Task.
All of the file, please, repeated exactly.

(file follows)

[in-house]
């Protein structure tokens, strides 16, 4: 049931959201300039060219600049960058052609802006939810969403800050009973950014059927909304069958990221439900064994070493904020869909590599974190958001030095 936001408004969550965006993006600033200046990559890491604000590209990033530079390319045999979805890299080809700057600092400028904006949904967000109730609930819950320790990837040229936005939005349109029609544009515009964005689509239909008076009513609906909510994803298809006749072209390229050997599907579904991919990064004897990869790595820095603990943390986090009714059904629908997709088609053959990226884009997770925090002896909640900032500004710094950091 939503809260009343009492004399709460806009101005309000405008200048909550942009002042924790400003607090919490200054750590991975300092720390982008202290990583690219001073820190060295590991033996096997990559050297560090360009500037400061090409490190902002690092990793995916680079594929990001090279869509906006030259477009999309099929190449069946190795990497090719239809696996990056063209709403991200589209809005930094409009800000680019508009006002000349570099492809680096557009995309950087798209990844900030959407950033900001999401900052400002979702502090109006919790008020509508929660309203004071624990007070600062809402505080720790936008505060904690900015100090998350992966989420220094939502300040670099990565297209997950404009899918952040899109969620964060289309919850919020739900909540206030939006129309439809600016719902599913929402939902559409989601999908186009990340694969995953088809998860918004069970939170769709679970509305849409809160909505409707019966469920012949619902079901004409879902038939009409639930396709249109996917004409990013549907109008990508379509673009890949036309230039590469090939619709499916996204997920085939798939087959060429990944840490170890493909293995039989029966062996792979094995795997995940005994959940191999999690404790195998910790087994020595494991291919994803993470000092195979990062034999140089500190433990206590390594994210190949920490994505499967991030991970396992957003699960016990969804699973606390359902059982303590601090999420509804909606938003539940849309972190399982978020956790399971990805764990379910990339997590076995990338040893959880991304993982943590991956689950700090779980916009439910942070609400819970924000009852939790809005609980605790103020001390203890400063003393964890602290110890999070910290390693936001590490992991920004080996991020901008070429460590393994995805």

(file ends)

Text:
[in-house]
């Protein structure tokens, strides 16, 4: 049931959201300039060219600049960058052609802006939810969403800050009973950014059927909304069958990221439900064994070493904020869909590599974190958001030095 936001408004969550965006993006600033200046990559890491604000590209990033530079390319045999979805890299080809700057600092400028904006949904967000109730609930819950320790990837040229936005939005349109029609544009515009964005689509239909008076009513609906909510994803298809006749072209390229050997599907579904991919990064004897990869790595820095603990943390986090009714059904629908997709088609053959990226884009997770925090002896909640900032500004710094950091 939503809260009343009492004399709460806009101005309000405008200048909550942009002042924790400003607090919490200054750590991975300092720390982008202290990583690219001073820190060295590991033996096997990559050297560090360009500037400061090409490190902002690092990793995916680079594929990001090279869509906006030259477009999309099929190449069946190795990497090719239809696996990056063209709403991200589209809005930094409009800000680019508009006002000349570099492809680096557009995309950087798209990844900030959407950033900001999401900052400002979702502090109006919790008020509508929660309203004071624990007070600062809402505080720790936008505060904690900015100090998350992966989420220094939502300040670099990565297209997950404009899918952040899109969620964060289309919850919020739900909540206030939006129309439809600016719902599913929402939902559409989601999908186009990340694969995953088809998860918004069970939170769709679970509305849409809160909505409707019966469920012949619902079901004409879902038939009409639930396709249109996917004409990013549907109008990508379509673009890949036309230039590469090939619709499916996204997920085939798939087959060429990944840490170890493909293995039989029966062996792979094995795997995940005994959940191999999690404790195998910790087994020595494991291919994803993470000092195979990062034999140089500190433990206590390594994210190949920490994505499967991030991970396992957003699960016990969804699973606390359902059982303590601090999420509804909606938003539940849309972190399982978020956790399971990805764990379910990339997590076995990338040893959880991304993982943590991956689950700090779980916009439910942070609400819970924000009852939790809005609980605790103020001390203890400063003393964890602290110890999070910290390693936001590490992991920004080996991020901008070429460590393994995805």